When asked why the player skipped the game, the Cuban national coach said De Armas was sick and remained at the team's hotel. However, when the team left Nashville, the promising soccer player did not accompany his teammates on their return trip to the island nation.
Although US officials refused to comment about the player’s whereabouts, it was reported that De Armas was last seen in Miami.
The Miami-based lawyer, who described his client as "nervous," said De Armas is "alone here" and that he was on his way to Miami at the time of the game, contrary to the coach's allegations.
A rising number of Cuban athlete defections are explained by several factors: the continuous financial hardship the populace faces in Cuba, the plethora of defection precedents that make the process look easy, and the luring prospects of a better life, all coalesce to urge young athletes to follow this path.
"This is another case of a Cuban sportsman trying to get a decent life, to try to take control of his own career," Omar Lopez told Reuters. Lopez is general director of the Cuban American National Foundation, a Miami-based organization of Cuban exiles who seek political change on the island.
Four years ago, seven members of the Cuban under-23 national soccer team also sought political asylum after competing against its US counterpart in Tampa, Florida.
"Of course, my heart will be in Cuba with my family, but I want to have the freedom to better my life, to play professional soccer, to be the best I can be, and for that we had to make this sacrifice," Yenier Bermudez told the Miami Herald, according to ESPN.
Since the 2002 CONCACAF (Confederation of North, Central America, and Caribbean Association Football) tournament in Los Angeles, a total of 15 Cuban soccer players abandoned their teams and requested political asylum in the United States.
But in China, Google vies with the local, government-approved search engine Baidu – which means 100 degrees – and lags South Korea’s local brand Naver. It competes head on against fellow American company Yahoo for searches in Taiwan, splitting traffic roughly 50-50. Yahoo has also held a historic grip on Japan.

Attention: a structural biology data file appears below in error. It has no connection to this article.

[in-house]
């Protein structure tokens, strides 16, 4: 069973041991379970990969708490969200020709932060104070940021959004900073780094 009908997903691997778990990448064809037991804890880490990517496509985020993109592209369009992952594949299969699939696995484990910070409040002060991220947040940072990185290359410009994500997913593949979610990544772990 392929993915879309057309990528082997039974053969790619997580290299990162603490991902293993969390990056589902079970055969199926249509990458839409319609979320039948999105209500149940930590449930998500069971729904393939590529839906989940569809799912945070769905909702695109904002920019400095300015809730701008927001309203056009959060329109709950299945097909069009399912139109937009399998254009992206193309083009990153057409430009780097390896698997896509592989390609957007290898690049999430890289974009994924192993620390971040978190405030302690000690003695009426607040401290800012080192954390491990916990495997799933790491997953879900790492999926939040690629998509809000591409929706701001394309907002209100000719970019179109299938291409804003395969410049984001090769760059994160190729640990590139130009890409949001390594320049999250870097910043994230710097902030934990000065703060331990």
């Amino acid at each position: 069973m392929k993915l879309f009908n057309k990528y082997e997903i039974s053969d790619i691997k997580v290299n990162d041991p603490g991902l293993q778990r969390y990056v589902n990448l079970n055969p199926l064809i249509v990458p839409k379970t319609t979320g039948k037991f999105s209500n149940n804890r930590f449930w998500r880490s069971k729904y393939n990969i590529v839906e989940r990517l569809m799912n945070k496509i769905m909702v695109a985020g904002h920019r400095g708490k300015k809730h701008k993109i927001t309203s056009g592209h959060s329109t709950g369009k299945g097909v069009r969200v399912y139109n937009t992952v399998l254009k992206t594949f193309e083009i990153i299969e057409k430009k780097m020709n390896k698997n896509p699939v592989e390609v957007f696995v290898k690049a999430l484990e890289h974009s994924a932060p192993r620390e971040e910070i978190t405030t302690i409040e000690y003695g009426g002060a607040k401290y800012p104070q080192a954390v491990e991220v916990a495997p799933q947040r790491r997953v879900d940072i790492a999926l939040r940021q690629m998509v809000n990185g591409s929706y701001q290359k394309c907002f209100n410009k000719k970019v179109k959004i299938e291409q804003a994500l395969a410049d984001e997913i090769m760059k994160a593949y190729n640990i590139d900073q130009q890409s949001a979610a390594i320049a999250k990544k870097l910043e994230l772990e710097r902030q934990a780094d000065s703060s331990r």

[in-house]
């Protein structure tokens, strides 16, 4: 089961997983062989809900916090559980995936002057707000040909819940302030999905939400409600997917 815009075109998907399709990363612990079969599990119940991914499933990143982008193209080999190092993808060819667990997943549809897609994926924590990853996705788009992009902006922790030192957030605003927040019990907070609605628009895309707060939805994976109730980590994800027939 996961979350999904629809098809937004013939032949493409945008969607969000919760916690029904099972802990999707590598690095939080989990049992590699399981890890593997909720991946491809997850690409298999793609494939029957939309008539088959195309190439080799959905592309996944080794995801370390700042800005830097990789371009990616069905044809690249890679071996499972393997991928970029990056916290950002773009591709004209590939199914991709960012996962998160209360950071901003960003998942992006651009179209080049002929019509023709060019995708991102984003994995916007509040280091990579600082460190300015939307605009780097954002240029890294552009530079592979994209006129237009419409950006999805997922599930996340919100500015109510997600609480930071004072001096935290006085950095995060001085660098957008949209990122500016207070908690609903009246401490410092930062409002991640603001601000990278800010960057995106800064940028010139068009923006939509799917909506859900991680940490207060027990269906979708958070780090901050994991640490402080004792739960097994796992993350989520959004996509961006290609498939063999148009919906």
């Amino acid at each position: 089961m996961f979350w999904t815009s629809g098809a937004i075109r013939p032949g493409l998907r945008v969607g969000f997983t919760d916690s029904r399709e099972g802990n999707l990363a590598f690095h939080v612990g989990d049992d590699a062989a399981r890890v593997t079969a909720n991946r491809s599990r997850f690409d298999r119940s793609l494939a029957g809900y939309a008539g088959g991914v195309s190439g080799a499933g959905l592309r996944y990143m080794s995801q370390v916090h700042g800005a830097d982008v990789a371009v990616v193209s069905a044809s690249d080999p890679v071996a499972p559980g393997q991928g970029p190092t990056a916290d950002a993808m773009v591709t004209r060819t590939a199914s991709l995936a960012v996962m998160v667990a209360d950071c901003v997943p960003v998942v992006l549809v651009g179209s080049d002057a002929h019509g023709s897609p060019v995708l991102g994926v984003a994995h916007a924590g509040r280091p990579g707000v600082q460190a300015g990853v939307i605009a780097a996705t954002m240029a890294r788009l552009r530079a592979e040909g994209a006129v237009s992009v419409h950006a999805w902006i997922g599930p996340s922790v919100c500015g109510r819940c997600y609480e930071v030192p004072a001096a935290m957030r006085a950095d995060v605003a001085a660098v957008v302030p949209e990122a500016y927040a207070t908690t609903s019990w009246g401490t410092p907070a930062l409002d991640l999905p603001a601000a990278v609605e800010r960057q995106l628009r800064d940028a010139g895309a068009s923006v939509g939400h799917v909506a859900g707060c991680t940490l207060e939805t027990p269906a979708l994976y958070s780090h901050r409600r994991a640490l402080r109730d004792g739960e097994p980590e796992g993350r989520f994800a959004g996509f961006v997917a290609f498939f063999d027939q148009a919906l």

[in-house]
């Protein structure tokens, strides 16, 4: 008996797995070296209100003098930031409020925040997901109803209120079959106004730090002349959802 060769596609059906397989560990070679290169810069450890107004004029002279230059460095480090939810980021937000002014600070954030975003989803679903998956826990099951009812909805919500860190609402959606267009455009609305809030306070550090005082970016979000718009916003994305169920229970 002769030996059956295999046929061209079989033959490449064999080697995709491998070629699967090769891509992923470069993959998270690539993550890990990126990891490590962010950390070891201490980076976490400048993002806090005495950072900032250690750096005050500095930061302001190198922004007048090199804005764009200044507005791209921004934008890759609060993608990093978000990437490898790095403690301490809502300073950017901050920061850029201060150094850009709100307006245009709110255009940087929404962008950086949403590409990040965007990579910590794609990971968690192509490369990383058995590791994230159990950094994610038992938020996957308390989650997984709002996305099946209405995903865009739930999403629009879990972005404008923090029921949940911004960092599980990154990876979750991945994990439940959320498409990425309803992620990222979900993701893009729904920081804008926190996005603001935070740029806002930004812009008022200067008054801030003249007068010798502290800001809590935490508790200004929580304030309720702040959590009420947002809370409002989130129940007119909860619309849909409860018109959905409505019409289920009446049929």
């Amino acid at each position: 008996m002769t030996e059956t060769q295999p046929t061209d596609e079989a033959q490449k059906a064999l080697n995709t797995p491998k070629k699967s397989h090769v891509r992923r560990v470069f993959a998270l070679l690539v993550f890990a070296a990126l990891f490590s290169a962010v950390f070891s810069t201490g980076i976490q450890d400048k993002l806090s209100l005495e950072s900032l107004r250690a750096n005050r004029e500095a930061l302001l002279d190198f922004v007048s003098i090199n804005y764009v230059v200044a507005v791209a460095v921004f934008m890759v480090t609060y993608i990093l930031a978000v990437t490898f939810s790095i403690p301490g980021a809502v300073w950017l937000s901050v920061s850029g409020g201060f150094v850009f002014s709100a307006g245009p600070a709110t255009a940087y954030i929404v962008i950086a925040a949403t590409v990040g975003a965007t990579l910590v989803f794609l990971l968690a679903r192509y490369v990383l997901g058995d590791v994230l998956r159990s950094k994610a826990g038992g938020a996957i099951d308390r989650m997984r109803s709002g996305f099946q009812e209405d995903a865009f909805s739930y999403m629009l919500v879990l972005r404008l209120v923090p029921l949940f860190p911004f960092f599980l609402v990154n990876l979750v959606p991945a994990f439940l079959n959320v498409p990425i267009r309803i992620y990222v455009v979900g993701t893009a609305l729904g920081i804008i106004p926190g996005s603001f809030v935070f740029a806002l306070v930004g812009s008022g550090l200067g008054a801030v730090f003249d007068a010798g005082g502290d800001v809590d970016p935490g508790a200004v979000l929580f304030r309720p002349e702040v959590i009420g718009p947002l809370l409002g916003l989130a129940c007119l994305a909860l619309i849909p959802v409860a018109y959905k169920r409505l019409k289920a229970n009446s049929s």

So this week, the 14-year-old Google announced that by the end of next year, it would open a data center in Taiwan to improve search speeds and reliability around the region.
SEE ALSO: 20 essential Android tips and tricks
Google has already started building data centers in Hong Kong and Singapore. But the larger one in Taiwan comes with government incentives and will boast a specific geographic advantage. That is, Taiwan gets Net traffic easily from the United States, home to Google and the source of numerous Internet search results, as it sits at the ends of undersea cables that extend directly here from North America before branching off to other parts of Asia.
Google will spend a combined $700 million on the three centers, which generally house computers and storage systems that help speed connections and keep them secure.
“More new Internet users are coming online everyday here in Asia than anywhere else in the world,” Google’s Asia Pacific President Daniel Alegre said at a groundbreaking ceremony on Tuesday at the coastal facility in Taiwan. “That is why we are building data centers in Asia – to ensure that our users here have the fastest, most reliable access possible to all of our services, so they can continue putting them to work.”
Google’s Taiwan data center will speed up searches particularly in China, which is just 160 kilometers (100 miles) away but has sought to censor Web searches. Baidu now controls about 75 percent of the searches in China.
“That’s a key, to serve China,” says Marvin Ma, software and services analyst with the market research firm IDC in Taipei. “China will notice a clear improvement. And this way Google can avoid the censorship problem.”
In 2010, Google shut down its locally based Chinese search engine after a dispute with the communist government over censorship and cyber-attacks, a row that prompted harsh words from Secretary of State Hillary Clinton.
Google won’t give market shares for Asia or estimate the overall number of users in the region. In South Korea, Naver still handles about two-thirds of the Internet searches, analysts estimate. But two years ago, Google and Yahoo signed a search-engine technology deal that has muffled the rivalry in Japan.
Google is also catching up in Taiwan as the ever popular Yahoo retrenches, with reports of layoffs in the pipeline, says Jamie Lin, founding partner with Taipei-based tech investor appWorks Ventures. “If they don’t make any mistakes, Google is going to be the dominant player in a couple of years,” he says.
The banning of a Thai cinema adaptation of William Shakespeare's 'Macbeth' is causing a stir in Thailand. The censors ruled that the movie “has content that causes divisiveness among the people of the nation."
In a country where the royal family is protected from criticism by possibly the world's strictest lese-majeste laws (designed to prevent public criticism or ridicule of royals), any drama featuring regicide might be deemed taboo. But Shakespeare Must Die seems also to have touched a raw nerve with its depiction of Shakespeare's ambitious but guilt-ridden usurper blended in with scenes of protest and violence redolent of Thailand's recent past.